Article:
conferences and writings providing criticism of social media
I read Mark Andrejevic‘s article on “Social Network Exploitation” yesterday (in Paparcharissi (ed) A Networked Self, Routledge 2011), and its marxist critique of the ways companies might and/or do exploit our use of social media is excellently chilling. I’m going to be teaching this article this semester, and have a half-written blog post on it, so more of that later.
But anyway, inspired by Andrejevic’s article, I poked around a bit and found two interesting conferences this spring:
Critique, Democracy, and Philosophy in 21st Century Information Society: Towards Critical Theories of Social Media is an academic conference to be held in Uppsala near Stockholm on May 2-4. Andrejevic is on the list of speakers, as are many other interesting thinkers, including Christian Fuchs, Trebor Scholz, Ursula Huws, Andrew Feenberg and Charles Ess. I’m not impressed that only two of the listed 14 speakers are women – you’d think balanced representation would be key in a critique of social media, and I certainly hope they improve upon that before the program is final. They do also have an open call for papers, with abstracts due Feb 29. Here’s some of the topic description:
This conference deals with the question of what kind of society and what kind of Internet are desirable, what steps need to be taken for advancing a good Internet in a sustainable information society, how capitalism, power structures and social media are connected, what the main problems, risks, opportunities and challenges are for the current and future development of Internet and society, how struggles are connected to social media, what the role, problems and opportunities of social media, web 2.0, the mobile Internet and the ubiquitous Internet are today and in the future, what current developments of the Internet and society tell us about potential futures, how an alternative Internet can look like, and how a participatory, commons-based Internet and a co-operative, participatory, sustainable information society can be achieved.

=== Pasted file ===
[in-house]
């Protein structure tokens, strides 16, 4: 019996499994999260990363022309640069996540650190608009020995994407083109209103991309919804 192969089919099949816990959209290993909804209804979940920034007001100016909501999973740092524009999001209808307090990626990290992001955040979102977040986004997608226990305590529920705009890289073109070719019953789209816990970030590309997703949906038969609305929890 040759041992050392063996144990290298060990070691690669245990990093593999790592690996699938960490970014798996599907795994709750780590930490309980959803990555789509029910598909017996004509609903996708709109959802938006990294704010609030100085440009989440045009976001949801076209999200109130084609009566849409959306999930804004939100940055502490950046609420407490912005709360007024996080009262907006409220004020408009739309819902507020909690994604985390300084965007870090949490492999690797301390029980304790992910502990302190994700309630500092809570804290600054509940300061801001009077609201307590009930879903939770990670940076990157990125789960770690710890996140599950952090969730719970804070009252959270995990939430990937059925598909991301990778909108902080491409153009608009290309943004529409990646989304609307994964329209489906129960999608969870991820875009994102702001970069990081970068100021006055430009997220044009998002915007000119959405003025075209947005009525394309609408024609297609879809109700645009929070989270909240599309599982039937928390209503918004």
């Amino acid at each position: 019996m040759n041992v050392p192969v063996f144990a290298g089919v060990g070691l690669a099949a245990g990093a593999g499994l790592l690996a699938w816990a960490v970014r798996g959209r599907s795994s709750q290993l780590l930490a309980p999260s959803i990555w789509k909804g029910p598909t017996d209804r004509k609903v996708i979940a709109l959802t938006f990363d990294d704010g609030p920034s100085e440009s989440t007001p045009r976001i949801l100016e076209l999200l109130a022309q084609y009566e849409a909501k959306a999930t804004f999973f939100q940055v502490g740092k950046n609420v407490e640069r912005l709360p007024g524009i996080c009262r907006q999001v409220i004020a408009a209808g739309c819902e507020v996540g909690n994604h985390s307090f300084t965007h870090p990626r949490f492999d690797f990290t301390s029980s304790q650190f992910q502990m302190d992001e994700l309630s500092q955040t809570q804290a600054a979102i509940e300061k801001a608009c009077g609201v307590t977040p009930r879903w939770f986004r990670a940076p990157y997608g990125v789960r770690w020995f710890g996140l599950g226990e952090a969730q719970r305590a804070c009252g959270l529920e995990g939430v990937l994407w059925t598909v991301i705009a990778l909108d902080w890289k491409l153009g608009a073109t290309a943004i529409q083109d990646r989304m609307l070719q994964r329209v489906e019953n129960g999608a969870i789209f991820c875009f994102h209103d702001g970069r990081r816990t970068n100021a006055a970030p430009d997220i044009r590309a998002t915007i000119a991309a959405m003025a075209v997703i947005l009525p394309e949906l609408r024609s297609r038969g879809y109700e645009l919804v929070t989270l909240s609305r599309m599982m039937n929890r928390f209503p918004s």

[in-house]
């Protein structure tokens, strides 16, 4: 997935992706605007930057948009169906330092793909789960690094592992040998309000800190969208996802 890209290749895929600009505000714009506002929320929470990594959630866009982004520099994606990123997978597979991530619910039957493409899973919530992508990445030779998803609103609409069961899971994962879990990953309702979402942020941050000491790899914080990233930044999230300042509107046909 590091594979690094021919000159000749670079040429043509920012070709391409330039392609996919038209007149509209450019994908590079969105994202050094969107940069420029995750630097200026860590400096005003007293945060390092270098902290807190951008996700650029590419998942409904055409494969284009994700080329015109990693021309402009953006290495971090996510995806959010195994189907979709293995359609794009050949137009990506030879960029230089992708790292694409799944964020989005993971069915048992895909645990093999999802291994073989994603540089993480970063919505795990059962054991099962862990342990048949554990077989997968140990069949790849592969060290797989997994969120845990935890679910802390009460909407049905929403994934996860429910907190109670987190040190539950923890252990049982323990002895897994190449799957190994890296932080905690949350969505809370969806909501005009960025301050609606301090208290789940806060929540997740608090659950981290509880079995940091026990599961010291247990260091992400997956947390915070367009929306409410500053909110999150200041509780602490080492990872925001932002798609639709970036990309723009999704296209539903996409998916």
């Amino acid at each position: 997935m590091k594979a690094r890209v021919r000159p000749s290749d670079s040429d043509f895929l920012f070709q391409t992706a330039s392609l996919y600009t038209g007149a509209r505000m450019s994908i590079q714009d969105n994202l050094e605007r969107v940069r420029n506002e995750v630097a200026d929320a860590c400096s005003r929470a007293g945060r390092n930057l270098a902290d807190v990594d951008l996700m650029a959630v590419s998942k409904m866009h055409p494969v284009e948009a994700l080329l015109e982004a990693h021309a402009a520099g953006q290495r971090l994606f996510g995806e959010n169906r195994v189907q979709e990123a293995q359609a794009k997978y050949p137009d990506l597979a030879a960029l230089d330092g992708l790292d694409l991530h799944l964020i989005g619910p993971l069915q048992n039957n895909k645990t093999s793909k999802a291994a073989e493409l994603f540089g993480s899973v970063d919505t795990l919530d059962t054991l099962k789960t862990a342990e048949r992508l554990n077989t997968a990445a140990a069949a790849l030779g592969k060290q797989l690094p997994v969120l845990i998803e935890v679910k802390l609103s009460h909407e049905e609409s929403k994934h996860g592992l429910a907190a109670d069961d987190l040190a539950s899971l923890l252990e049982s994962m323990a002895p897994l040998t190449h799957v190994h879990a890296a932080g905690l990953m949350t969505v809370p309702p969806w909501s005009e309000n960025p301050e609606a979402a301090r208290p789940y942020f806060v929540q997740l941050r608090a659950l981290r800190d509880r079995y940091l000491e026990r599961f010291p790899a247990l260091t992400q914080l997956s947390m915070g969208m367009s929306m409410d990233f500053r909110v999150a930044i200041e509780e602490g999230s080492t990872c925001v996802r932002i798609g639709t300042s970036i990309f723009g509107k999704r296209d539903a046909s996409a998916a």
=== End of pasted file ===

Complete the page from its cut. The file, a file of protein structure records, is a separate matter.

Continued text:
Unlike Us 2 is an event to be held in Amsterdam on March 8-10 which is hosted by a “research network of artists, designers, scholars, activists and programmers who work on ‘alternatives in social media’”, with the subtitle “Understanding Social Media Monopolies and their Alternatives.” David Berry tweeted this one to me after I mentioned the Uppsala conference, and he is one of the confirmed speakers. So is Anne Helmond, whose research blog I’ve been following for years. There are also some interesting videos from the first Unlike Us event on their blog.
Andrejevic’s chapter, and in fact the whole of Papacharissi’s anthology, is available as a PDF on Scribd, which is presumably not even remotely legal, so I won’t link.